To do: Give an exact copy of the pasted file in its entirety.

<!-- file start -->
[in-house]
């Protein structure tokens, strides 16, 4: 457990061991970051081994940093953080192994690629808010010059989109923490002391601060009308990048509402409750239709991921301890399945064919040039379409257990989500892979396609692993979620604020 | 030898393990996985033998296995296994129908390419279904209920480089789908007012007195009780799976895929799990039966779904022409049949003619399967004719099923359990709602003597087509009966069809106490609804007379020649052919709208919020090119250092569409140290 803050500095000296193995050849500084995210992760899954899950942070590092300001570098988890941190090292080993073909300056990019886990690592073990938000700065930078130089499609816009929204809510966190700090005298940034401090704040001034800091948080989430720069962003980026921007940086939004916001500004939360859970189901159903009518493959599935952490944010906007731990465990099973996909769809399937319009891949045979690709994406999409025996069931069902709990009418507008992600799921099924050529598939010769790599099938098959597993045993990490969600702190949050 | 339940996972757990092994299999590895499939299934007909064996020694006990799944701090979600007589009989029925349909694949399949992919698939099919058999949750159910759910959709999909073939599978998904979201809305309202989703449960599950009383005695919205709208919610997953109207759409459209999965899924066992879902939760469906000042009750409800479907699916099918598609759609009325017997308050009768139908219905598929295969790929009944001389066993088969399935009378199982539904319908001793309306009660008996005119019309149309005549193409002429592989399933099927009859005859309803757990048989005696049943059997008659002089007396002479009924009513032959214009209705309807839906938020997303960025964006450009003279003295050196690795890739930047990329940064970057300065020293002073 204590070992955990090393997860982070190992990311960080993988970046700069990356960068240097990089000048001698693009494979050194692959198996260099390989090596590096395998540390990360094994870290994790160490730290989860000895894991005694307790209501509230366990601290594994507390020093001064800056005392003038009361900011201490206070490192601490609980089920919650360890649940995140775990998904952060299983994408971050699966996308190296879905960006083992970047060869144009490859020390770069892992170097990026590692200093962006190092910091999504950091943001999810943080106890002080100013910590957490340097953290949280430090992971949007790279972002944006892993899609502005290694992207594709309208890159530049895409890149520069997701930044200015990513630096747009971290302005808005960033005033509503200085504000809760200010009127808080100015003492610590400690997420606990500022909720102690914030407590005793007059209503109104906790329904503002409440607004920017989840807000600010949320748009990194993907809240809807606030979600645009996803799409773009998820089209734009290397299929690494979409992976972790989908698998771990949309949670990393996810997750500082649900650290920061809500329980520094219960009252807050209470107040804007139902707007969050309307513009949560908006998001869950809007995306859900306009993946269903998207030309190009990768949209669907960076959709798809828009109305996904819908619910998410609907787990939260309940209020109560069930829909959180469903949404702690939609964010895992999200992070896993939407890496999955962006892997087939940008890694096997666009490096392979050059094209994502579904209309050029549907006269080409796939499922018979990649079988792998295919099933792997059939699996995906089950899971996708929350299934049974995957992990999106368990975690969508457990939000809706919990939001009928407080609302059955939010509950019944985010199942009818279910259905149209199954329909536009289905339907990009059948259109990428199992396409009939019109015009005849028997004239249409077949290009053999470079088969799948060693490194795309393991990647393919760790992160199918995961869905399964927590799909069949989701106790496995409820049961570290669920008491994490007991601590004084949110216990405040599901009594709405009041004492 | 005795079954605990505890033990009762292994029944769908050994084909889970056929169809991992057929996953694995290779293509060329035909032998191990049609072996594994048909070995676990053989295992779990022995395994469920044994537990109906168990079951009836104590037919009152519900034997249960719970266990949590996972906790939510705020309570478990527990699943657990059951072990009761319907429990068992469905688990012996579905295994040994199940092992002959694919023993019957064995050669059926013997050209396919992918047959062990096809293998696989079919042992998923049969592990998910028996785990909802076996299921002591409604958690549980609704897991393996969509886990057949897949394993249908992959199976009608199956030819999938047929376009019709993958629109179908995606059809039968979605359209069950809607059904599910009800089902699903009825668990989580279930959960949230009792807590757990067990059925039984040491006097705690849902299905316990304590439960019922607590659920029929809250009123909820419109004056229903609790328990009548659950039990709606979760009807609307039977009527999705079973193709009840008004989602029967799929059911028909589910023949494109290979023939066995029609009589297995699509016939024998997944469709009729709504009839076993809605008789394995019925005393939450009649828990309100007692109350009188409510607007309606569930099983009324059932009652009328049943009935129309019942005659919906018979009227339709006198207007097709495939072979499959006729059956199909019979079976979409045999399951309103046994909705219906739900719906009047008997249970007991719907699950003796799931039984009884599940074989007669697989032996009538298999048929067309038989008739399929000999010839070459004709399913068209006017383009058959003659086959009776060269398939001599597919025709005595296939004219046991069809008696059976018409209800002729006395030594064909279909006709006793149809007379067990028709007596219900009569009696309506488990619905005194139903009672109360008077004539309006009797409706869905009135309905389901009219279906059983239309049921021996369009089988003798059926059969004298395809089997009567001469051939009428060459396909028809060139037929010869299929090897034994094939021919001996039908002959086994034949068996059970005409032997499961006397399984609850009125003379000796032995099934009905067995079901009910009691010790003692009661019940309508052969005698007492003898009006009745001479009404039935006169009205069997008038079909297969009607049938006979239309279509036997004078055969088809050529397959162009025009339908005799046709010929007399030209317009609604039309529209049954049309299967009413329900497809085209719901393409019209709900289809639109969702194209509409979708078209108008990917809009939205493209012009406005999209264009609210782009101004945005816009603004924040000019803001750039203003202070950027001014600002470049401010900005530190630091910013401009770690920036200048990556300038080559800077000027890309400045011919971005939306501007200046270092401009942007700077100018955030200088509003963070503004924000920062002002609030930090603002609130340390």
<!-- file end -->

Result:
[in-house]
């Protein structure tokens, strides 16, 4: 457990061991970051081994940093953080192994690629808010010059989109923490002391601060009308990048509402409750239709991921301890399945064919040039379409257990989500892979396609692993979620604020 | 030898393990996985033998296995296994129908390419279904209920480089789908007012007195009780799976895929799990039966779904022409049949003619399967004719099923359990709602003597087509009966069809106490609804007379020649052919709208919020090119250092569409140290 803050500095000296193995050849500084995210992760899954899950942070590092300001570098988890941190090292080993073909300056990019886990690592073990938000700065930078130089499609816009929204809510966190700090005298940034401090704040001034800091948080989430720069962003980026921007940086939004916001500004939360859970189901159903009518493959599935952490944010906007731990465990099973996909769809399937319009891949045979690709994406999409025996069931069902709990009418507008992600799921099924050529598939010769790599099938098959597993045993990490969600702190949050 | 339940996972757990092994299999590895499939299934007909064996020694006990799944701090979600007589009989029925349909694949399949992919698939099919058999949750159910759910959709999909073939599978998904979201809305309202989703449960599950009383005695919205709208919610997953109207759409459209999965899924066992879902939760469906000042009750409800479907699916099918598609759609009325017997308050009768139908219905598929295969790929009944001389066993088969399935009378199982539904319908001793309306009660008996005119019309149309005549193409002429592989399933099927009859005859309803757990048989005696049943059997008659002089007396002479009924009513032959214009209705309807839906938020997303960025964006450009003279003295050196690795890739930047990329940064970057300065020293002073 204590070992955990090393997860982070190992990311960080993988970046700069990356960068240097990089000048001698693009494979050194692959198996260099390989090596590096395998540390990360094994870290994790160490730290989860000895894991005694307790209501509230366990601290594994507390020093001064800056005392003038009361900011201490206070490192601490609980089920919650360890649940995140775990998904952060299983994408971050699966996308190296879905960006083992970047060869144009490859020390770069892992170097990026590692200093962006190092910091999504950091943001999810943080106890002080100013910590957490340097953290949280430090992971949007790279972002944006892993899609502005290694992207594709309208890159530049895409890149520069997701930044200015990513630096747009971290302005808005960033005033509503200085504000809760200010009127808080100015003492610590400690997420606990500022909720102690914030407590005793007059209503109104906790329904503002409440607004920017989840807000600010949320748009990194993907809240809807606030979600645009996803799409773009998820089209734009290397299929690494979409992976972790989908698998771990949309949670990393996810997750500082649900650290920061809500329980520094219960009252807050209470107040804007139902707007969050309307513009949560908006998001869950809007995306859900306009993946269903998207030309190009990768949209669907960076959709798809828009109305996904819908619910998410609907787990939260309940209020109560069930829909959180469903949404702690939609964010895992999200992070896993939407890496999955962006892997087939940008890694096997666009490096392979050059094209994502579904209309050029549907006269080409796939499922018979990649079988792998295919099933792997059939699996995906089950899971996708929350299934049974995957992990999106368990975690969508457990939000809706919990939001009928407080609302059955939010509950019944985010199942009818279910259905149209199954329909536009289905339907990009059948259109990428199992396409009939019109015009005849028997004239249409077949290009053999470079088969799948060693490194795309393991990647393919760790992160199918995961869905399964927590799909069949989701106790496995409820049961570290669920008491994490007991601590004084949110216990405040599901009594709405009041004492 | 005795079954605990505890033990009762292994029944769908050994084909889970056929169809991992057929996953694995290779293509060329035909032998191990049609072996594994048909070995676990053989295992779990022995395994469920044994537990109906168990079951009836104590037919009152519900034997249960719970266990949590996972906790939510705020309570478990527990699943657990059951072990009761319907429990068992469905688990012996579905295994040994199940092992002959694919023993019957064995050669059926013997050209396919992918047959062990096809293998696989079919042992998923049969592990998910028996785990909802076996299921002591409604958690549980609704897991393996969509886990057949897949394993249908992959199976009608199956030819999938047929376009019709993958629109179908995606059809039968979605359209069950809607059904599910009800089902699903009825668990989580279930959960949230009792807590757990067990059925039984040491006097705690849902299905316990304590439960019922607590659920029929809250009123909820419109004056229903609790328990009548659950039990709606979760009807609307039977009527999705079973193709009840008004989602029967799929059911028909589910023949494109290979023939066995029609009589297995699509016939024998997944469709009729709504009839076993809605008789394995019925005393939450009649828990309100007692109350009188409510607007309606569930099983009324059932009652009328049943009935129309019942005659919906018979009227339709006198207007097709495939072979499959006729059956199909019979079976979409045999399951309103046994909705219906739900719906009047008997249970007991719907699950003796799931039984009884599940074989007669697989032996009538298999048929067309038989008739399929000999010839070459004709399913068209006017383009058959003659086959009776060269398939001599597919025709005595296939004219046991069809008696059976018409209800002729006395030594064909279909006709006793149809007379067990028709007596219900009569009696309506488990619905005194139903009672109360008077004539309006009797409706869905009135309905389901009219279906059983239309049921021996369009089988003798059926059969004298395809089997009567001469051939009428060459396909028809060139037929010869299929090897034994094939021919001996039908002959086994034949068996059970005409032997499961006397399984609850009125003379000796032995099934009905067995079901009910009691010790003692009661019940309508052969005698007492003898009006009745001479009404039935006169009205069997008038079909297969009607049938006979239309279509036997004078055969088809050529397959162009025009339908005799046709010929007399030209317009609604039309529209049954049309299967009413329900497809085209719901393409019209709900289809639109969702194209509409979708078209108008990917809009939205493209012009406005999209264009609210782009101004945005816009603004924040000019803001750039203003202070950027001014600002470049401010900005530190630091910013401009770690920036200048990556300038080559800077000027890309400045011919971005939306501007200046270092401009942007700077100018955030200088509003963070503004924000920062002002609030930090603002609130340390």